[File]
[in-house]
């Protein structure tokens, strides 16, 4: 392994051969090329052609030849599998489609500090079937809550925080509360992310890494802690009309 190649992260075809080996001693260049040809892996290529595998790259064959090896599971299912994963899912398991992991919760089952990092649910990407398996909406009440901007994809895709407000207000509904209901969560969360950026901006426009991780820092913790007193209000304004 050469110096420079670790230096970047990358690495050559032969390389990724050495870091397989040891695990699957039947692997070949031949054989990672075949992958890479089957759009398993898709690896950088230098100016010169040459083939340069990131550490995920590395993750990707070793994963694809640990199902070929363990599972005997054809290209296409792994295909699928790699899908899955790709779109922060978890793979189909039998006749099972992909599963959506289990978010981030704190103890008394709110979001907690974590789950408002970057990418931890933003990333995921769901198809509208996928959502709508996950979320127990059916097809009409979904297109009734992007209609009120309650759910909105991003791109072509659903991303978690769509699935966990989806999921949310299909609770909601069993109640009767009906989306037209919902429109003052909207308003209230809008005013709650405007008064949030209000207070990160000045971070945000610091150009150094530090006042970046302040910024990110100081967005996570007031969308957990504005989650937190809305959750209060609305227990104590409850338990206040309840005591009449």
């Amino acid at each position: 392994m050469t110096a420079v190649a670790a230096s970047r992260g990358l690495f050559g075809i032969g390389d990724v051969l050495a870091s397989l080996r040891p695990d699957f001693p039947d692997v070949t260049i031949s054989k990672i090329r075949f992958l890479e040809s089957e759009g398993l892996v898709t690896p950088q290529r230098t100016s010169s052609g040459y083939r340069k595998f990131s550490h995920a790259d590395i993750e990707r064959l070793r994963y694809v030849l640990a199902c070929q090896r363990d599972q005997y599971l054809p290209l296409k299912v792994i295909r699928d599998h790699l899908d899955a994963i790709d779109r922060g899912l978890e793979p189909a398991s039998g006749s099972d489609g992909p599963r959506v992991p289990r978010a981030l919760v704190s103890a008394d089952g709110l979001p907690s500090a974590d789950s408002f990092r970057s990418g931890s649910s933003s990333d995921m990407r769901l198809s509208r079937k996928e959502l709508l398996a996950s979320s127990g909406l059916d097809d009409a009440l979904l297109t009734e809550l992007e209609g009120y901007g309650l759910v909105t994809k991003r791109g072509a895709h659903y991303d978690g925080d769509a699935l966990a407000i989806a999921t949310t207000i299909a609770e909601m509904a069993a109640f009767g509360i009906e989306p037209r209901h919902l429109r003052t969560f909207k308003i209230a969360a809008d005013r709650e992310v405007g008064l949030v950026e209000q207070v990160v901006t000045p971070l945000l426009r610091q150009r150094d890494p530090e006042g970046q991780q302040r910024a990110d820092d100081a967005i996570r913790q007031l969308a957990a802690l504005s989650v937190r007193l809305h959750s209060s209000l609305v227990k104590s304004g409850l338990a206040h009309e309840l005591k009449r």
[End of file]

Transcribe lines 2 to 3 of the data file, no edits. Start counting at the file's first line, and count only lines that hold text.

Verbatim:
């Protein structure tokens, strides 16, 4: 392994051969090329052609030849599998489609500090079937809550925080509360992310890494802690009309 190649992260075809080996001693260049040809892996290529595998790259064959090896599971299912994963899912398991992991919760089952990092649910990407398996909406009440901007994809895709407000207000509904209901969560969360950026901006426009991780820092913790007193209000304004 050469110096420079670790230096970047990358690495050559032969390389990724050495870091397989040891695990699957039947692997070949031949054989990672075949992958890479089957759009398993898709690896950088230098100016010169040459083939340069990131550490995920590395993750990707070793994963694809640990199902070929363990599972005997054809290209296409792994295909699928790699899908899955790709779109922060978890793979189909039998006749099972992909599963959506289990978010981030704190103890008394709110979001907690974590789950408002970057990418931890933003990333995921769901198809509208996928959502709508996950979320127990059916097809009409979904297109009734992007209609009120309650759910909105991003791109072509659903991303978690769509699935966990989806999921949310299909609770909601069993109640009767009906989306037209919902429109003052909207308003209230809008005013709650405007008064949030209000207070990160000045971070945000610091150009150094530090006042970046302040910024990110100081967005996570007031969308957990504005989650937190809305959750209060609305227990104590409850338990206040309840005591009449």
């Amino acid at each position: 392994m050469t110096a420079v190649a670790a230096s970047r992260g990358l690495f050559g075809i032969g390389d990724v051969l050495a870091s397989l080996r040891p695990d699957f001693p039947d692997v070949t260049i031949s054989k990672i090329r075949f992958l890479e040809s089957e759009g398993l892996v898709t690896p950088q290529r230098t100016s010169s052609g040459y083939r340069k595998f990131s550490h995920a790259d590395i993750e990707r064959l070793r994963y694809v030849l640990a199902c070929q090896r363990d599972q005997y599971l054809p290209l296409k299912v792994i295909r699928d599998h790699l899908d899955a994963i790709d779109r922060g899912l978890e793979p189909a398991s039998g006749s099972d489609g992909p599963r959506v992991p289990r978010a981030l919760v704190s103890a008394d089952g709110l979001p907690s500090a974590d789950s408002f990092r970057s990418g931890s649910s933003s990333d995921m990407r769901l198809s509208r079937k996928e959502l709508l398996a996950s979320s127990g909406l059916d097809d009409a009440l979904l297109t009734e809550l992007e209609g009120y901007g309650l759910v909105t994809k991003r791109g072509a895709h659903y991303d978690g925080d769509a699935l966990a407000i989806a999921t949310t207000i299909a609770e909601m509904a069993a109640f009767g509360i009906e989306p037209r209901h919902l429109r003052t969560f909207k308003i209230a969360a809008d005013r709650e992310v405007g008064l949030v950026e209000q207070v990160v901006t000045p971070l945000l426009r610091q150009r150094d890494p530090e006042g970046q991780q302040r910024a990110d820092d100081a967005i996570r913790q007031l969308a957990a802690l504005s989650v937190r007193l809305h959750s209060s209000l609305v227990k104590s304004g409850l338990a206040h009309e309840l005591k009449r």